If the color gold signifies a shroud and ultimate release, then the color black represents a red herring. The most obvious example of this is how we are deceived in the film by thinking the Quantum Organization is buying up the Bolivian desert drilling for oil, when in fact they are hording water. Rich, black oil is an obvious and clever diversion from the truth.
There are two scenes in this movie that I won’t soon forget. The first I’ll mention is that of Miss Fields coated in dripping oil, slumped upon an elegant bed at the fictitious Andean Grand Hotel in La Paz, Bolivia. Clearly this is a throwback to the third James Bond film, Goldfinger, in which we find Jill Masterson dead from asphyxiation from gold paint covering her skin. But the Goldfinger scene is strangely romantic; Bond alone finds his Bond girl murdered, and we feel his undercurrent of shock and anger. He sits next to her on the bed, touches her, and looks her up and down. For a split second we feel the connection between lovers before Connery jumps into spy mode. It’s a sensual scene and Miss Masterson is beautiful in her lustrous state. She’s gorgeous, and somehow the sight of her stays with us forever as the sexy Bond girl. It’s almost as if she becomes a gilded trophy that all subsequent Bond girls aspire to.
But in Quantum of Solace, Miss Fields was robbed of the same glamour. She was not discovered by our hero but by an assembly of snooping MI6 personnel. Bond, her lover if you will, was the last to find her and was already aware that something was amiss as he enters the bedroom. But he’s not even allowed a private moment alone with her, as M is by his side in the full capacity of his boss. In my opinion there’s nothing attractive about her body lying there on the bed—she’s grotesque, actually—and the scene left me disturbed and thinking “what the heck was that about?” The more I thought about it, the more repulsed and disappointed I was. While pondering the scene in the following weeks, I wondered if it was the franchise’s way of saying, “This isn’t your father’s Bond; this is the tougher, grittier, ‘cruder’ Bond.” But we already knew that. When Auric Goldfinger’s men left Jill Masterson painted in gold, her body remained behind as their calling card… “We’re evil, and we want gold.” But Dominic Greene is a dishonest villain. His group leaves Miss Fields hideously slumped and coated in black oil, and his calling card says “We want oil,” but it’s a lie. Mr. Greene is a creepier, more modern distillation of the Bond villain. Bond would never play a sporting round of golf with Greene—even a dishonest one – he’d punch him. Perhaps this scene is more representational, the disappearance of chivalry in villainy. They aren’t the gentleman of Connery’s day when gold equated to gold. In Craig’s incarnated Bond world—a much darker world—goopy black isn’t black at all… it’s vibrant, sparkling blue.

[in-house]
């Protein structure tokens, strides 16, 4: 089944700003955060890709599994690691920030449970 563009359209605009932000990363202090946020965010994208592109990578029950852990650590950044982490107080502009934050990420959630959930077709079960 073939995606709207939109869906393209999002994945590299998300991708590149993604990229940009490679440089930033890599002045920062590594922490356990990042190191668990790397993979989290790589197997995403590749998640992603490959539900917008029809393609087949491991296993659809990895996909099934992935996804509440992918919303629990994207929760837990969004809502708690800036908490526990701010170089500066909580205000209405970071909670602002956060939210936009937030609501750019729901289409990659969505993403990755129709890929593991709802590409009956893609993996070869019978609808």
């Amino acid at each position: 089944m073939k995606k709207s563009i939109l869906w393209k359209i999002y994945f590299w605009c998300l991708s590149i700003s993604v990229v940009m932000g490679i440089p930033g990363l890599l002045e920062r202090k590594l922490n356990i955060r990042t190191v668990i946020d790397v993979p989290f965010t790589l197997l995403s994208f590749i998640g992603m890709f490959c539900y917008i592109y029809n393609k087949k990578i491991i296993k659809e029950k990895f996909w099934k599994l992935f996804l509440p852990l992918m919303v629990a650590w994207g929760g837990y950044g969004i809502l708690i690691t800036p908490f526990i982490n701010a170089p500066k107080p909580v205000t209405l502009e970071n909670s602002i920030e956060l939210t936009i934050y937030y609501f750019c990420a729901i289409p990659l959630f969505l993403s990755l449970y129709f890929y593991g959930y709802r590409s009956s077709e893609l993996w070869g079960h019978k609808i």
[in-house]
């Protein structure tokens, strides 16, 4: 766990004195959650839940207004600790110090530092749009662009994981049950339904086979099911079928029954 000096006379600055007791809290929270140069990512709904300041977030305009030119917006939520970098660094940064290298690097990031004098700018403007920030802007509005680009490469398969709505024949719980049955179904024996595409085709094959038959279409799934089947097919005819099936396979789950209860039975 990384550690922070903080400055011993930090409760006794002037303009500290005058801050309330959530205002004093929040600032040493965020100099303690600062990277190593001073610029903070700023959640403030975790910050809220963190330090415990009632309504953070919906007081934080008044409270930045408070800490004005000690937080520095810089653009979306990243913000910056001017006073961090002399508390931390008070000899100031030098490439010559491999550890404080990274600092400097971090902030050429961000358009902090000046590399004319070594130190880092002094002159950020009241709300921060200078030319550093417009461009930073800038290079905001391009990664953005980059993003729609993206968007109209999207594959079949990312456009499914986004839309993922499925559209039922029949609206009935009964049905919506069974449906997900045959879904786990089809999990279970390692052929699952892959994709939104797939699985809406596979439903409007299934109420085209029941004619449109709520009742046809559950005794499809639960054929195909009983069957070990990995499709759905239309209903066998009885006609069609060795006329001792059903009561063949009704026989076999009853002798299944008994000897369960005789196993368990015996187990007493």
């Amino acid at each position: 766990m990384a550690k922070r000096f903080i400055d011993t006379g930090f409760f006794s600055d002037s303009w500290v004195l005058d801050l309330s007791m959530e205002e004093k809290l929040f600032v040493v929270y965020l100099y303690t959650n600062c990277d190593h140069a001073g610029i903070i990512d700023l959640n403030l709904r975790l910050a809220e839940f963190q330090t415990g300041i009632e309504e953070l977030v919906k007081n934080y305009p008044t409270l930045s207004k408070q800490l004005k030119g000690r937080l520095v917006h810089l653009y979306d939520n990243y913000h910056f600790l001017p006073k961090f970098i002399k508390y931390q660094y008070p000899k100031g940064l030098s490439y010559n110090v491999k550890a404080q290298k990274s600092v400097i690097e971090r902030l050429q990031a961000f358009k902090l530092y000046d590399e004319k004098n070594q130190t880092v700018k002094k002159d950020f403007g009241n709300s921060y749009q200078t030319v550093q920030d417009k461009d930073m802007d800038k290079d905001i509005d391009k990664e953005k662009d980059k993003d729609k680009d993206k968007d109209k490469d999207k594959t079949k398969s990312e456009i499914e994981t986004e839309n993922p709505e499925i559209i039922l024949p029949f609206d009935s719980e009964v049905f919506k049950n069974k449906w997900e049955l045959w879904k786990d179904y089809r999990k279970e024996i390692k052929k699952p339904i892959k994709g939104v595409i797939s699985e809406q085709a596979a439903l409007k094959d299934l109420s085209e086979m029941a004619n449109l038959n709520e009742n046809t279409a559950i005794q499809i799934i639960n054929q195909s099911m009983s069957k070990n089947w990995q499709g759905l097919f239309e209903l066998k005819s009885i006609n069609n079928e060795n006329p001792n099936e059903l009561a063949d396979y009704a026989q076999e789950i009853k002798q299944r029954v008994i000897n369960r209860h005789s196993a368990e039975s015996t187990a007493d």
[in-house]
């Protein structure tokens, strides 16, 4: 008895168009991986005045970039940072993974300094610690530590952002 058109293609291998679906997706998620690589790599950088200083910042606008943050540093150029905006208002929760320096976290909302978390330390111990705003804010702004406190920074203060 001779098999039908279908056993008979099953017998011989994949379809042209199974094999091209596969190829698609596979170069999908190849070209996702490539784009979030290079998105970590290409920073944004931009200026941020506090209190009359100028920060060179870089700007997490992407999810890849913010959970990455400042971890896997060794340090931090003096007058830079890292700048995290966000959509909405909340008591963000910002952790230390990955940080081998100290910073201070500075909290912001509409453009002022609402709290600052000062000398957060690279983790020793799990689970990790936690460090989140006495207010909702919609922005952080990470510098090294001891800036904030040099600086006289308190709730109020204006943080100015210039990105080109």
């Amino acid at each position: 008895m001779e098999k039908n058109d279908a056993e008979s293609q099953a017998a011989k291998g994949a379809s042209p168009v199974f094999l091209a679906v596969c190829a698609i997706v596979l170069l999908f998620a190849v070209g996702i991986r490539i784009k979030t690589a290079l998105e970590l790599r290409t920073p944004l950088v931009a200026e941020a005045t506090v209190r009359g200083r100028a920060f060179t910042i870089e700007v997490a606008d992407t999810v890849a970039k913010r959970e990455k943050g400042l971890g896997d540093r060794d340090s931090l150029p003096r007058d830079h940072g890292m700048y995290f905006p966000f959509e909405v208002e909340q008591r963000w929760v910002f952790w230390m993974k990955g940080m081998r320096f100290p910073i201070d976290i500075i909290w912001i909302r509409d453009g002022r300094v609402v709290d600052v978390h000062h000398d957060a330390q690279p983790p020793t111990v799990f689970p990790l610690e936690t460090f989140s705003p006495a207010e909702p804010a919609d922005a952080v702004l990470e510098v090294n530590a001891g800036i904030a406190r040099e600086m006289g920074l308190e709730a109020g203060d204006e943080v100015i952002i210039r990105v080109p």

The next scene with a strong black theme occurs at the opera. That environment was a plethora of black with all the men in attendance wearing black formal wear—tuxes with black bow ties. It made for an elegant confrontation between Bond and the villain and his posse, a high class “shoot ‘um up” scene. We’re still misled at this point, thinking the villain’s scheme involves oil. And Bond is deluded as he grabs one of the men in black, assuming he is part of the Quantum Organization. Although unintentional, Bond is indirectly responsible for his death. When Bond calls MI6 to inquire about the photos he took of the Quantum members at the opera, M informs him the man that was killed was an advisor to the British Prime Minister. She reprimands Bond, telling him he must return to London for questioning. He refuses, and she cancels his credit cards and passport. At this point, Bond becomes a rogue agent.
One last mention of black… The posh Andean Grand Hotel was completely decked in crisp black and white with accents of gold. Perhaps the misleading element of the hotel was that Miss Fields felt safe there alone. But she was not.
We need a respite in this film as it is hard, cold, and generally lacking in bits of witty humor that I prefer in my Bond flicks. The escape I found was the color blue. How appropriate that my thirst was quenched by the color of cool, life-preserving water, the true pursuit of Dominic Greene and Quantum.
The first and probably most powerful instance of blue in this film occurred at a performance of the opera Tosca in Bregenz, Austria. I mentioned earlier there are two scenes in the film I won’t forget—this is the second. A huge, magnificent, blue eye is part of the stage and appears to be integral to the story and action of the opera. From the brief snippet of this opera that the movie presents, one senses that the eye is almost a character in the story of the opera. From the plot of the film, I was unable to uncover a specific reason as to why the Quantum Organization chose this creatively lavish, high-brow environment to conduct business, other than the vanity, arrogance, and pretentiousness of the group. I think this locale was above all an artistic choice of the writers or producers of the film. In this scene James Bond climbs several sets of metal stairs on scaffolding behind the enormous eye which may double as a stage curtain. He perches behind a corner of the eye, peering over the top out at the audience. Members of Quantum are dispersed throughout the spectators, communicating through the tiny ear pieces. Bond is not only listening to the meeting through a confiscated ear device, but he’s watching. The beautiful blue iris of the stage eye lifts and tilts to uncover an assembly of papal leaders. The eye is ever watching the audience, yet giving a glance at what is behind the eye. To me this is the embodiment of James Bond in this scene, and perhaps Daniel Craig as Bond. Bond is seeking out and watching his adversaries and occasionally giving glimpses of what’s going on in his head—behind his eyes. Daniel Craig seems to be a quieter Bond, perhaps more introverted. He and the film give us insight into what Bond is looking for, but penetrating into his head—reading his thoughts—is more difficult. Daniel Craig is much like that large operatic eye which is remarkably the same shade as his own trademark blue eyes. Also, probably not coincidental.